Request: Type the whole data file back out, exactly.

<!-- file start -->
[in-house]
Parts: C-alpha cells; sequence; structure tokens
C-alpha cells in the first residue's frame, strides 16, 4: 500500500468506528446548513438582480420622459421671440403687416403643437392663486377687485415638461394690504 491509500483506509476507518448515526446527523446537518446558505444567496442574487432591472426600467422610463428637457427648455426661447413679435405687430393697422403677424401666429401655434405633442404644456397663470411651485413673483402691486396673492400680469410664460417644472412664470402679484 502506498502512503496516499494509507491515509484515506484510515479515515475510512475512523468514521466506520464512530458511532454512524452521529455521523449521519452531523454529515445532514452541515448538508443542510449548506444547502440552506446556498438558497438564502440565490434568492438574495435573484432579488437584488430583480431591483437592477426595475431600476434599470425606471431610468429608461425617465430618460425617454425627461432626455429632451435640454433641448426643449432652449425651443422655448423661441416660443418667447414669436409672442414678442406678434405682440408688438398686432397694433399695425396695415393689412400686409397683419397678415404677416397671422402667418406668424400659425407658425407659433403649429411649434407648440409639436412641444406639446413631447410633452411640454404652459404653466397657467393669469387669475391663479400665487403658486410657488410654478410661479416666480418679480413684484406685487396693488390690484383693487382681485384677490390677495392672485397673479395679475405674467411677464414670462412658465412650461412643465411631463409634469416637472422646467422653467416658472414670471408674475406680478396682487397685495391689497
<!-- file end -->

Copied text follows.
[in-house]
Parts: C-alpha cells; sequence; structure tokens
C-alpha cells in the first residue's frame, strides 16, 4: 500500500468506528446548513438582480420622459421671440403687416403643437392663486377687485415638461394690504 491509500483506509476507518448515526446527523446537518446558505444567496442574487432591472426600467422610463428637457427648455426661447413679435405687430393697422403677424401666429401655434405633442404644456397663470411651485413673483402691486396673492400680469410664460417644472412664470402679484 502506498502512503496516499494509507491515509484515506484510515479515515475510512475512523468514521466506520464512530458511532454512524452521529455521523449521519452531523454529515445532514452541515448538508443542510449548506444547502440552506446556498438558497438564502440565490434568492438574495435573484432579488437584488430583480431591483437592477426595475431600476434599470425606471431610468429608461425617465430618460425617454425627461432626455429632451435640454433641448426643449432652449425651443422655448423661441416660443418667447414669436409672442414678442406678434405682440408688438398686432397694433399695425396695415393689412400686409397683419397678415404677416397671422402667418406668424400659425407658425407659433403649429411649434407648440409639436412641444406639446413631447410633452411640454404652459404653466397657467393669469387669475391663479400665487403658486410657488410654478410661479416666480418679480413684484406685487396693488390690484383693487382681485384677490390677495392672485397673479395679475405674467411677464414670462412658465412650461412643465411631463409634469416637472422646467422653467416658472414670471408674475406680478396682487397685495391689497